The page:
Databases and IT Development

Dr. Martin Raspe

Studying the Humanities today is almost inconceivable without access to a computer. In all areas of art historical research data is being collected, logged, structured and processed for use by researchers. Art history presents the additional challenge of processing images with different forms of content and formal categories.

A pioneering project in this area is the Census of Antique Works of Art and Architecture, which was operated from the Bibliotheca Hertziana from 1981 to 1995. Since 1995 the photographic collection has been cataloguing and indexing its holdings with the HIDA-MIDAS system developed by Foto Marburg. The data can be searched online through the union catalogue (DISKUS-Verbund).

In 2004 the Bibliotheca Hertziana set up its own academic IT department. Its primary task is the design and development of a research database (ZUCCARO) that brings together data from different areas of research (the Lineamenta and ArsRoma projects) and data on the topography of Roman art and allows researchers to submit complex questions. In addition to this huge project, the department designs and delivers a number of smaller research databases and online resources.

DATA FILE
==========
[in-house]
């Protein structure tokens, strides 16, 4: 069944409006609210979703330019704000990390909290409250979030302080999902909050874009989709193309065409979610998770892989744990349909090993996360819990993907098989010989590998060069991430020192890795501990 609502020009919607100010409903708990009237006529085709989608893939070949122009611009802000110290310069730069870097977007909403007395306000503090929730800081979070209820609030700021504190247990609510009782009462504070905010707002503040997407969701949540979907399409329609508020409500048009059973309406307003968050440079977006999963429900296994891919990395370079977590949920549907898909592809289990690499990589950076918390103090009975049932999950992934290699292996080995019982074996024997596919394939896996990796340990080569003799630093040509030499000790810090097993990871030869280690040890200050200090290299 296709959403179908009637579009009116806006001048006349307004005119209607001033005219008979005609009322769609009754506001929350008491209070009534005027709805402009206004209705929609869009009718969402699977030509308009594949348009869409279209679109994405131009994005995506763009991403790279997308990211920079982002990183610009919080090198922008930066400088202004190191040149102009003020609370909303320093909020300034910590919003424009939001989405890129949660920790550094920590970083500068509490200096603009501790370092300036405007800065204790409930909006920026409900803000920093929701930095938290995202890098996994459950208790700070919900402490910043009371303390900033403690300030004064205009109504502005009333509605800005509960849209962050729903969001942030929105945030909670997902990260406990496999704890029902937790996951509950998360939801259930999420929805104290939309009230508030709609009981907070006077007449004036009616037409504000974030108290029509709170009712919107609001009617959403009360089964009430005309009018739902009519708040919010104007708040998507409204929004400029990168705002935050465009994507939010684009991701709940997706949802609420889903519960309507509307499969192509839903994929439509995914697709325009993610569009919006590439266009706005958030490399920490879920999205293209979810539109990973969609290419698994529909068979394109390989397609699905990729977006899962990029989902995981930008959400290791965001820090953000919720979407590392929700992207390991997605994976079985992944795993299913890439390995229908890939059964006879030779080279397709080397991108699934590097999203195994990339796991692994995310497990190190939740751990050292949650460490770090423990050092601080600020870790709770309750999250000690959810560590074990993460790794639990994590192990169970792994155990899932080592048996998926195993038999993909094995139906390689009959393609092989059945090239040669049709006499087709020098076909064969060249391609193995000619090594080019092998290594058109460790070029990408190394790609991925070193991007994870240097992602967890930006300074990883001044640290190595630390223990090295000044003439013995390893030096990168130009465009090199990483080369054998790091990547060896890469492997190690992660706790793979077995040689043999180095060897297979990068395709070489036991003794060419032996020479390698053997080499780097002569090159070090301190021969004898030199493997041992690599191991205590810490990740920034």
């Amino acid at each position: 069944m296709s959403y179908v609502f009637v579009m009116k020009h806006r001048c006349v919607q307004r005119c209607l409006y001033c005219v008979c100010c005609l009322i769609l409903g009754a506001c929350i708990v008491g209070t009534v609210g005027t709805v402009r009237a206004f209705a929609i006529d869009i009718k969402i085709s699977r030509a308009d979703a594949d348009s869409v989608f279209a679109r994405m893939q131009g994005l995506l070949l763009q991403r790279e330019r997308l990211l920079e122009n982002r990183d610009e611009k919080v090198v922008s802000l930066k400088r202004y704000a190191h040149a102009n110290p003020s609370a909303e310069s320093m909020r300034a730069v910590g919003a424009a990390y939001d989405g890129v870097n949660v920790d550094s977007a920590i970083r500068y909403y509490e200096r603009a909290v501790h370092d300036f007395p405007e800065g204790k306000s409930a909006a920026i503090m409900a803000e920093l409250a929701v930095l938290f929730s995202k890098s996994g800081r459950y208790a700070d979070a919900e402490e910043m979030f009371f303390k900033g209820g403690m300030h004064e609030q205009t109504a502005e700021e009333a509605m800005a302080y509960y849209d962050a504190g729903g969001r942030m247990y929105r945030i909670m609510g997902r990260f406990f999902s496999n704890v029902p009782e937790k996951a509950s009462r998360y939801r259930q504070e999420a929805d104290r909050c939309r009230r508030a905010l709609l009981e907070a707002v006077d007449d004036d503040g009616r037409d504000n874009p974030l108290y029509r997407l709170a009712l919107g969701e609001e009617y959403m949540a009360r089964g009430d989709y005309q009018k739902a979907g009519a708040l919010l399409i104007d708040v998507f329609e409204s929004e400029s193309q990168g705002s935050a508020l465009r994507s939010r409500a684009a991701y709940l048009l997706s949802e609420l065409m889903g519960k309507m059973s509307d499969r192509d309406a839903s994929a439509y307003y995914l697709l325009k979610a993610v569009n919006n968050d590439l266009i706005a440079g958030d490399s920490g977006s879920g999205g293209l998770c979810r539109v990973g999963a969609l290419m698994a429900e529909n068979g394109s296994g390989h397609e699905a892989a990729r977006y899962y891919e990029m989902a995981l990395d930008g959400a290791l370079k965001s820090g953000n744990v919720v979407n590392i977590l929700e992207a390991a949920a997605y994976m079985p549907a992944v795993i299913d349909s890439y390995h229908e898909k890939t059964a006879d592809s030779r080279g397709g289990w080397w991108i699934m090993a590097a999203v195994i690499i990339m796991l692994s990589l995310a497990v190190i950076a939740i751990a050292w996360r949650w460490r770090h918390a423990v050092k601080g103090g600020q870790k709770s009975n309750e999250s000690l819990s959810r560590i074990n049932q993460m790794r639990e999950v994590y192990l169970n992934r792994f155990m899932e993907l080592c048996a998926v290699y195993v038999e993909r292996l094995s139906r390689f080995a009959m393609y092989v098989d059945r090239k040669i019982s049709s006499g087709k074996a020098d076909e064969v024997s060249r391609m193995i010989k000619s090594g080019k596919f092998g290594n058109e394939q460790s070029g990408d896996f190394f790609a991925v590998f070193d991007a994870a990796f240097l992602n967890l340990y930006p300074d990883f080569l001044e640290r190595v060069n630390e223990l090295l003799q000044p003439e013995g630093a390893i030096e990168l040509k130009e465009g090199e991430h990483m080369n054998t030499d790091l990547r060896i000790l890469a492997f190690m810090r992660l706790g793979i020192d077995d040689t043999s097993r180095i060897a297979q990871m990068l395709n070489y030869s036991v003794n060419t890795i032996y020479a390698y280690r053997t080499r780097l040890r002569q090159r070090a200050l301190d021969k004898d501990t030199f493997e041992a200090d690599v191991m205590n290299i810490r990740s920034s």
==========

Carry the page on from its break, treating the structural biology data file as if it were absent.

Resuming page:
Academic IT development delivers new concepts and practical solutions for data processing in the humanities and develops programs and tools. The future goal is to network the largely autonomous infrastructures of the library, the photographic collection and the research projects into a single, coherent and sustainably useful information system that will not only provide better access to the institute’s data repositories, but also link them to resources and infrastructures on the Web, thereby opening new paths that would have taken enormous time and effort to clear without computer assistance.

Responsible: Dr. Martin Raspe, Academic IT Manager

Supported by: Dr. Georg Schelbert (since 1 November 2011 Humboldt University, Berlin), Dr. Michael Eichberg (system administration), Sabine Winter (data processing in the library), Christoph Glorius MA (data processing in the photographic collection), trainees.